Where does Australia’s fuel come from?

Of all refined petroleum products sold in Australia in 2021/22, more than 70 per cent was imported as already refined petroleum products, with the remainder derived from crude oil mostly imported from overseas, and refined in Australia.

You may be surprised to learn that only a small percentage of crude oil imported into Australia comes from the Middle East.

Malaysia and Brunei Darussalam between them make up more than half of our imported crude oil (58% in the 2021/22 financial year).

Local refineries

Two of the four oil refineries remaining in operation in Australia ceased their refining activities in 2021 – these comprised the ExxonMobil’s refinery in Melbourne, and BP’s plant in Kwinana.

These are both being converted into import terminals for refined product.

The two refineries remaining in operation are the Ampol refinery at Lytton, Queensland and the Viva refinery in Geelong, Victoria.

Countries from which Australia imports the most crude oil (FY2021/22)

  1. Malaysia – 44%
  2. Brunei Darussalum – 14%
  3. Vietnam 7%
  4. USA – 7%
  5. Libya – 5%

Top 10 countries with the most expensive petrol (as at January-March 2022)

Premium unleaded petrol per litre, AUD*
Netherlands $3.27
Denmark $3.14
Finland $3.13
Norway $3.12
Israel $2.96
Greece $2.94
Sweden $2.92
Germany $2.91
Italy $2.90
Portugal $2.82

Countries with the least expensive petrol

Premium unleaded petrol per litre, AUD*
United States $1.51
Turkey $1.59
Turkey $1.28
Costa Rica $1.70
Chile $1.77
Canada $1.94
Australia $1.97
Poland $1.99
Hungary $2.03
Slovenia $2.17
Korea $2.28

Regular unleaded price comparison

Per litre, AUD*
Colombia $0.87
United States $1.34
Costa Rica $1.66
Chile $1.73
Canada $1.76
Australia $1.82
Korea $2.02
Japan $2.03
Austria $2.40
New Zealand $2.49

Top 10 countries with the most expensive diesel

Per litre, AUD*
Sweden $3.36
Finland $3.08
Israel $3.07
Norway $3.01
Switzerland $2.92
Netherlands $2.85
Belgium $2.82
Germany $2.82
Italy $2.76
France $2.74

Top 10 countries with the least expensive diesel

Per litre, AUD*
Colombia $0.85
Chile $1.39
United States $1.57
Turkey $1.67
Japan $1.79
Australia $1.82
Korea $1.84
Canada $1.85
New Zealand $1.85
Hungary $2.07

*Apart from the 91 RON unleaded price comparison, our international petrol price comparisons use premium unleaded petrol as many countries do not have the octane equivalent of Australia’s regular unleaded petrol. Prices are in AUD including taxes. March quarter 2022, OECD. Those countries which do sell sub-95 RON petrol in the OECD are listed in the Regular 91 RON unleaded price comparison. Source: Australian Petroleum Statistics, June 2022. Department of Industry, Science, Energy and Resources.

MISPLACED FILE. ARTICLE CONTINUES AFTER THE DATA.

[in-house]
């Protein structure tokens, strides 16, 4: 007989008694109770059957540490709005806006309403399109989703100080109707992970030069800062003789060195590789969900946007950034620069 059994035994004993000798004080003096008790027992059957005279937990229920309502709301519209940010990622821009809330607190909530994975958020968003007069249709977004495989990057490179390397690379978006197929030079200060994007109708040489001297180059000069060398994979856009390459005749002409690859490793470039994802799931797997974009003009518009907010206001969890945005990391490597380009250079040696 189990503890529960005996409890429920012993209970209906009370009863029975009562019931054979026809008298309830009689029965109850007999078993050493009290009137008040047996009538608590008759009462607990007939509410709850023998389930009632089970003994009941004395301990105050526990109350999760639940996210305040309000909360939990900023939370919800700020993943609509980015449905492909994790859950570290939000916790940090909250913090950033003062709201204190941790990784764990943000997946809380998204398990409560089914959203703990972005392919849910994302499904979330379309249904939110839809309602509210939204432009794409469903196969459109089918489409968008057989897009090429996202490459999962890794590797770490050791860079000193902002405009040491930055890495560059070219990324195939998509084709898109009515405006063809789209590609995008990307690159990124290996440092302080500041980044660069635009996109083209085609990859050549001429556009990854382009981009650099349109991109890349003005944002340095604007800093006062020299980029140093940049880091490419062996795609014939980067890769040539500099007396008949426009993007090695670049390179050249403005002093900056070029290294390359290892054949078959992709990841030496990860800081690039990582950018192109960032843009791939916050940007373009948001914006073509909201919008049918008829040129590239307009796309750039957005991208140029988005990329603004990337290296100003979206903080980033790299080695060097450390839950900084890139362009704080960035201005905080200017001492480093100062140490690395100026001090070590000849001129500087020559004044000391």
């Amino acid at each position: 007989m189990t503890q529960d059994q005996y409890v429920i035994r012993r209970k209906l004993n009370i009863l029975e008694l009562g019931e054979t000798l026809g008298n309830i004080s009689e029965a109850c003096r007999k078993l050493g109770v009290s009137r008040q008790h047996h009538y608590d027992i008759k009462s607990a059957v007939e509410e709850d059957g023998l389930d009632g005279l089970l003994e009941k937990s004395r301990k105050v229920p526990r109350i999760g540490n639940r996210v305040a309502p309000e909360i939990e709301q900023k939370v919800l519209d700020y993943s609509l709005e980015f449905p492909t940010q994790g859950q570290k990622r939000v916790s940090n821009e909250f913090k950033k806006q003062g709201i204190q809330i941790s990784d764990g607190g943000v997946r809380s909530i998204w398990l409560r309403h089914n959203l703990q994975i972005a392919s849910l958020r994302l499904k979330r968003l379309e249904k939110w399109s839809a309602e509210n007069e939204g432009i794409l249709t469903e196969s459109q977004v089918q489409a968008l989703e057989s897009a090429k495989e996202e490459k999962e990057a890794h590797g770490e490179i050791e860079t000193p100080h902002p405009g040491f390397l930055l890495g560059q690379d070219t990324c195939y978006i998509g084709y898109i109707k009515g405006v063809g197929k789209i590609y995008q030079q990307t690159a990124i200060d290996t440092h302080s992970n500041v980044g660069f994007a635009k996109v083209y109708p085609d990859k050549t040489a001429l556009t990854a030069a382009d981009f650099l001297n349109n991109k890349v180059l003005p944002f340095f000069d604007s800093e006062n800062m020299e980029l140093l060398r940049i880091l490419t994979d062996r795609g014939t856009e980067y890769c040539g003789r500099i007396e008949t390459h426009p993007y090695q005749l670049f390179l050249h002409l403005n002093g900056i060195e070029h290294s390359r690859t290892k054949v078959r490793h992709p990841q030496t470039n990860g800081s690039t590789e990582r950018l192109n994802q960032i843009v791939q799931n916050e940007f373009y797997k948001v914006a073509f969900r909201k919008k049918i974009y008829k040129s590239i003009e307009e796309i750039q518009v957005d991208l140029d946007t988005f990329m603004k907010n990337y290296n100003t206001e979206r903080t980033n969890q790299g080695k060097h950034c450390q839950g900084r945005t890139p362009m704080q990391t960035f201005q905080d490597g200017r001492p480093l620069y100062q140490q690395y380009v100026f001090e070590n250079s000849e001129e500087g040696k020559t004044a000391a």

Fuel use in WA

  • 91 RON – 42%
  • 95 RON – 7%
  • 98 RON – 8%
  • Diesel – 43%

Australia's poor fuel quality

Australia is falling well behind other nations in fuel quality rankings. The quality of Australian petrol is currently ranked 89th in the world behind Argentina (88th), Bosnia and Herzegovina (87th), Guyana (86th), Algeria (85th), Iraq (84th) and Mexico (83rd). Of all OECD countries, Australia allows the lowest quality fuel.

Most countries that Australia imports refined automotive petroleum from have an existing minimum fuel specification for sulfur of 10ppm. However in Australia, the allowable sulfur content in unleaded petrol is up to 150ppm - 15 times the ‘international standard’. Earlier this year, the government brought forward the introduction of improved petrol quality standards from 1 July 2027 to 15 December 2024 for all grades of petrol, aligning Australia with international standards. Diesel fuel in Australia has met maximum allowable 10ppm sulfur specifications since January 2009.

When high sulfur fuel is burnt in car engines, the exhaust is detrimental to human health and the environment, and reduces the ability of vehicles to keep their total exhaust emissions down. When emitted from vehicles in their exhausts, sulfur can bind with other compounds in the atmosphere to form small toxic particles and clusters that create visible smog, and easily dissolves in water. When large amounts of sulfur mix with water in the atmosphere, it contributes to acid rain.

RELATED: How fuel pricing works in WA »

BP Kwinana closure

For some, the announcement by BP in October 2020 that it would close its refinery in Kwinana by mid-2021 and then convert it to an import terminal was a surprise.

However, considering the huge, export-focused oil refineries that had been coming on stream in Asia and the Middle East, the efficiencies of these in comparison to the Kwinana refinery had become increasingly obvious.


For example, the giant Uslan refinery in South Korea, from where Australia received some of its refined fuel, was about seven times bigger in capacity than BP’s Kwinana refinery was when it was operating.

BP itself said low margins and an oversupply in the local market combined to make the Kwinana refinery no longer economically viable.

ExxonMobil offered similar reasons in February 2021 when it announced the closure of its refinery in Altona, Melbourne, a move that will see just two refineries left operating in Australia by the end of 2021: Ampol’s Lytton plant in Brisbane, and Viva Energy’s Geelong refinery.

One silver lining is that the closure of the BP Kwinana refinery is likely to result in a noticeable reduction in sulfur dioxide emissions from the refinery itself.

Though the BP Kwinana refinery shutdown was still a major blow for those families affected by the loss of 590 jobs.

Last updated: September 2022